Agencies Overwhelmed by Efforts to Aid Haiti's Orphans
January 22, 2010
January 22, 2010
(RNS) -- Alicia Swaringen of Eugene, Ore., received heart-swelling news the morning after last week's deadly earthquake in Haiti: Sthainder, the 4-year-old boy she planned to adopt, was safe. And then it hit her.
The adoption paperwork, amassed over three painstaking years, was in Haiti's Ministry of Interior, now rubble and dust. What, she wondered, would become of the affectionate boy she yearns to bring to Oregon?
By Tuesday (Jan. 19), Swaringen's fears subsided with news of plans to speed up as many as 900 U.S. adoptions that were already in progress before the quake -- and to ease the way for more.
Even before the Jan. 12 earthquake, Haiti was awash in orphans, about 380,000 according to the U.N. Children's Fund. Many had lost parents to hurricanes, floods, disease or poverty. They lived in about 200 legitimate orphanages or group homes. Other children, however, were sold through bogus orphanages.
Homeland Security Secretary Janet Napolitano has announced a "humanitarian parole" policy to expedite legitimate adoptions already under way. Plus, orphans with U.S. ties, such as family living here, will get special permission to stay.
A flight carrying 53 Haitian children landed Tuesday in Pittsburgh. In Miami, the Catholic Church proposed a plan similar to 1960's Operation Pedro Pan, which brought 14,000 Cuban children to the U.S. The Haitian version, Pierre Pan, involves placing thousands of children in group homes before pairing them with foster parents.
However, in the flurry to help tens of thousands of children that aid groups say may have been orphaned by the quake, agencies such as Eugene-based Holt International Children's Services are proceeding cautiously. "It's incredibly important in times like this to take every precaution that an ethical, professional, compassionate process takes place," said Susan Soon-Keum Cox, Holt's vice president. "There may be children that appear to be orphans, but we need to make sure there are no other family member or neighbors willing and happy to take that child into their family. We can't rush in and assume that they'd be better off somewhere else."
Holt, a nonprofit Christian organization, works in 14 countries to find children safe, permanent, loving homes. It has operated in Haiti for about a decade and had 21 adoptions in progress there when the earthquake struck. Employees at Holt learned by text message that the 30 children and their caregivers in Holt's compound about 40 miles from Port-au-Prince were safe. Cox said they expect the orphanage will serve as a refuge for many more displaced children in the months ahead. She and colleagues are working frantically to arrange for supplies and help.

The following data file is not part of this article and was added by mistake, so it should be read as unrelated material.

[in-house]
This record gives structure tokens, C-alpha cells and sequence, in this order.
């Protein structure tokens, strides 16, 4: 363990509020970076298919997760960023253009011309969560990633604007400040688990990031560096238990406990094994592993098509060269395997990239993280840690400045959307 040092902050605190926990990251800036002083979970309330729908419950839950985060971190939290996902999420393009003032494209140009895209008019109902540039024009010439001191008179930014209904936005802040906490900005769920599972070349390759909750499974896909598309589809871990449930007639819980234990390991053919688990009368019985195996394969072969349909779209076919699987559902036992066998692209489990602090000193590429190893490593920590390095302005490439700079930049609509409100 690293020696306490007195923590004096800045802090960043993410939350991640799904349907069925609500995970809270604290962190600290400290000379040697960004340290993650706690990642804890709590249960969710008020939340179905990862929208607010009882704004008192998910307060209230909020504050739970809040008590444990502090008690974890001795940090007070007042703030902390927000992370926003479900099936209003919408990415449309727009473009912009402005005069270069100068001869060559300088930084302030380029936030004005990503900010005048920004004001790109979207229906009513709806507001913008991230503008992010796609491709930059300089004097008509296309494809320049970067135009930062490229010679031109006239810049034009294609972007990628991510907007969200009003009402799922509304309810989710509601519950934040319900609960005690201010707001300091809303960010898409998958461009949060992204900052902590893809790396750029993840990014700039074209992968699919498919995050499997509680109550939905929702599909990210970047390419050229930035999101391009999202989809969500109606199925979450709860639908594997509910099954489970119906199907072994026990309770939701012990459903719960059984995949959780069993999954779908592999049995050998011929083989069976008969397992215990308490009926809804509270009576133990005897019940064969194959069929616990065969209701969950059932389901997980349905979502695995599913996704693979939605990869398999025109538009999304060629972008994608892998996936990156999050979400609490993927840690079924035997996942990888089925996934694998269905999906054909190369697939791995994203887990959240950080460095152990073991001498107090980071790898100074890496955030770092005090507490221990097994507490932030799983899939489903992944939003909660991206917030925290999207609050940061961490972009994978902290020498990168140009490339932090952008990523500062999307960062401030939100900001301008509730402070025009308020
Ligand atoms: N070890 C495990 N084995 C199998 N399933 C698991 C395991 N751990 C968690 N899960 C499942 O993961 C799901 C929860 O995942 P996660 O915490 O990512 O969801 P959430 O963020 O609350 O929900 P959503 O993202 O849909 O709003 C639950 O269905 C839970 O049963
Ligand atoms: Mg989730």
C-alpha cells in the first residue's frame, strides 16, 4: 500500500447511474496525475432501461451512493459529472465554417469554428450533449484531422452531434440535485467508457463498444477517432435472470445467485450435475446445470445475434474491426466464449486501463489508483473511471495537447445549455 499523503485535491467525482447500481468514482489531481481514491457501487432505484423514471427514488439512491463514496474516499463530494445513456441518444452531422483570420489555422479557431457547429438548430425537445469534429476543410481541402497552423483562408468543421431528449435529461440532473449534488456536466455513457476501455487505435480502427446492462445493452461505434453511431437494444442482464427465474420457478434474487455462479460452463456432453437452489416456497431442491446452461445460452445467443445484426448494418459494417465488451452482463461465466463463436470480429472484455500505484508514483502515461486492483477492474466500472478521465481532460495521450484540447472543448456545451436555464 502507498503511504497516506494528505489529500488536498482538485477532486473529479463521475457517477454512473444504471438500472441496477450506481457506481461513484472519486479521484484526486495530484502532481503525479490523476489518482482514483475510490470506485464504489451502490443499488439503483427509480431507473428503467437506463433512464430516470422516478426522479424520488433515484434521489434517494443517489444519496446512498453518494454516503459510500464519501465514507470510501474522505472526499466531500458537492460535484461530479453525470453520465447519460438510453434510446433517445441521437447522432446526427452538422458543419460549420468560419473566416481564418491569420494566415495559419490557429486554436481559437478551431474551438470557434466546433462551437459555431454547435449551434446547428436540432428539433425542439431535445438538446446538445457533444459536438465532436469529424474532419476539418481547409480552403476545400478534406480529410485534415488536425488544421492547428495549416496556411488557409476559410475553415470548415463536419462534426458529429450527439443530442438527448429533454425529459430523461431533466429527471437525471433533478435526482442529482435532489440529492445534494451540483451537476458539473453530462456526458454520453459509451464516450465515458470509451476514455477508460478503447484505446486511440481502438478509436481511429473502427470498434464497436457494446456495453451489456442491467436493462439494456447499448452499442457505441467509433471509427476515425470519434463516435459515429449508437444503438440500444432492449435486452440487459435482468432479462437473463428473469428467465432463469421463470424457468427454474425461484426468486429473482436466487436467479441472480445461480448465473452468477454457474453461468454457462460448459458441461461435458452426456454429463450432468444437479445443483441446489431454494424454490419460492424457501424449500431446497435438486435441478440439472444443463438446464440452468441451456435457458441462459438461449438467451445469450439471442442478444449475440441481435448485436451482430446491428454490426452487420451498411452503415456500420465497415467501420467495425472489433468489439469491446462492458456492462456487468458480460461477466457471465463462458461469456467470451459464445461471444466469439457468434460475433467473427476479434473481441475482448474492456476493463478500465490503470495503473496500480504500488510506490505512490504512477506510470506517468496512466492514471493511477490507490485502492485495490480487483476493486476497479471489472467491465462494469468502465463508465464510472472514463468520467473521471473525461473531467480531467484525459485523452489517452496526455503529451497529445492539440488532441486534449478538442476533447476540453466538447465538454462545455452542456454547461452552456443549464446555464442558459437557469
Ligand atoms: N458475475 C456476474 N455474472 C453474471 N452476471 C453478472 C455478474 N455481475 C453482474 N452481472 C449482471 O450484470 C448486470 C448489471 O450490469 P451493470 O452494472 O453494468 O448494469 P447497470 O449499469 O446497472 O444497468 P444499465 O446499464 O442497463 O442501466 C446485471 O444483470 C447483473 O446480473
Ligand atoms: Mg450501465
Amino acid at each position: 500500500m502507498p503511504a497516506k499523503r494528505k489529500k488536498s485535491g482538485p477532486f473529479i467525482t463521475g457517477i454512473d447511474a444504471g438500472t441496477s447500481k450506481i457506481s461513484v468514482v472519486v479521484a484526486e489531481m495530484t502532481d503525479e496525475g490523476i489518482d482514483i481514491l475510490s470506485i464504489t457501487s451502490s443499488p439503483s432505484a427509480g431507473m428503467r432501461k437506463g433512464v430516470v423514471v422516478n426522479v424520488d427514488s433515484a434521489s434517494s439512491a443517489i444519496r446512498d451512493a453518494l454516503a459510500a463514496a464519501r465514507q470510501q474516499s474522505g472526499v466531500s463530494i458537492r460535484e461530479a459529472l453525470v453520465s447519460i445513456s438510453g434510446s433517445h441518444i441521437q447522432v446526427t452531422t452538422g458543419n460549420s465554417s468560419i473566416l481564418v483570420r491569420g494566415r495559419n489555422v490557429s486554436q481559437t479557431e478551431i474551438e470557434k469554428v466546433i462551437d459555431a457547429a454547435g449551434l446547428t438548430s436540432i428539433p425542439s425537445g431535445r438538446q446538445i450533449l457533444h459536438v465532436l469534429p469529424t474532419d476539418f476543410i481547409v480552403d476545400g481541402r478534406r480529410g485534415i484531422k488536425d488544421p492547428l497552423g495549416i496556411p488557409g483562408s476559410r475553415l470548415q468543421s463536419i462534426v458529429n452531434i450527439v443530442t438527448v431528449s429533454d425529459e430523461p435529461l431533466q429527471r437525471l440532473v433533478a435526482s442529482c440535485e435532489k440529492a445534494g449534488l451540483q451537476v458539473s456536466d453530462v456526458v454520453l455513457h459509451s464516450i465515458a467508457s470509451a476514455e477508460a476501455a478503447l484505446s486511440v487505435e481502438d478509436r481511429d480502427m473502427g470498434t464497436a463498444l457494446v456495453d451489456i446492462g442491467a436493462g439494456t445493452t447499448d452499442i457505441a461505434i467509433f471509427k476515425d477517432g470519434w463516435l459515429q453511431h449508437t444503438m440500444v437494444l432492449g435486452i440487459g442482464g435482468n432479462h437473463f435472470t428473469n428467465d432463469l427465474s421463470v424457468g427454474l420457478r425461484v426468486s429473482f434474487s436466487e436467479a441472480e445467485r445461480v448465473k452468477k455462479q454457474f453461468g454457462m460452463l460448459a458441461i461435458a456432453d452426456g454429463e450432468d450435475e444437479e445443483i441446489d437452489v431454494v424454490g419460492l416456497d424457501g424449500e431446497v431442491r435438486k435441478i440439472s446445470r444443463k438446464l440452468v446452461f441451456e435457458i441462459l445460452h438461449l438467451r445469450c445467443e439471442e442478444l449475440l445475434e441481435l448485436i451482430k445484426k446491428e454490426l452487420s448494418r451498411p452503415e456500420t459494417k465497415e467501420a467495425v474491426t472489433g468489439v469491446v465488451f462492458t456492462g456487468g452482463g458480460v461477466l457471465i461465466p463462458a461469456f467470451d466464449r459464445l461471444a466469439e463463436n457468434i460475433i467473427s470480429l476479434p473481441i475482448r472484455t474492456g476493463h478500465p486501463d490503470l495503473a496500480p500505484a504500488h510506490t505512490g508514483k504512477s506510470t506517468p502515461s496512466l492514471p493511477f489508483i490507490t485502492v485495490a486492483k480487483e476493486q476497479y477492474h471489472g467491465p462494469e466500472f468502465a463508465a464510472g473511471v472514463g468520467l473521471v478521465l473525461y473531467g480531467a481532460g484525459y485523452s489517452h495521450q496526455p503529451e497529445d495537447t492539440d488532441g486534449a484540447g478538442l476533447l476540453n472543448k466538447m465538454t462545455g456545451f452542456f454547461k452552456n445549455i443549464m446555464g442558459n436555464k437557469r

Calls have spilled into Holt in recent days from those interested in adoption -- a trend, Cox said, that "demonstrates a real compassion. But we have to remember: Adoption is a very complex, complicated procedure ... It needs to be preserved for times when a child has no other possibility to have a family."
Swaringen met the child she hopes to adopt last May at Holt's facility in Haiti. Sthainder (pronounced Sten-dare) was 3, yet seemed sure the tall, blond woman was trustworthy.
"We walked up to each other," Swaringen said. "I sat on the ground. He leaned over, gave me a little kiss on the cheek and put his arms around me. It was so incredibly precious. He sat in my lap and hugged me for an hour ... We bonded immediately." Swaringen, 48, single and a massage therapist, has wanted to be a mother for most of her life. "Things didn't work out that way," she said. "So adoption was an obvious solution."
Three years after she started the process, Swaringen had planned her next trip to Haiti for February, when she expected to sign paperwork to finalize the adoption. She figured on bringing her young boy home in five or six months. Now, she said, "he may be here next week or next month. I just feel really blessed that there is this little boy there for me, and I'm here for him."
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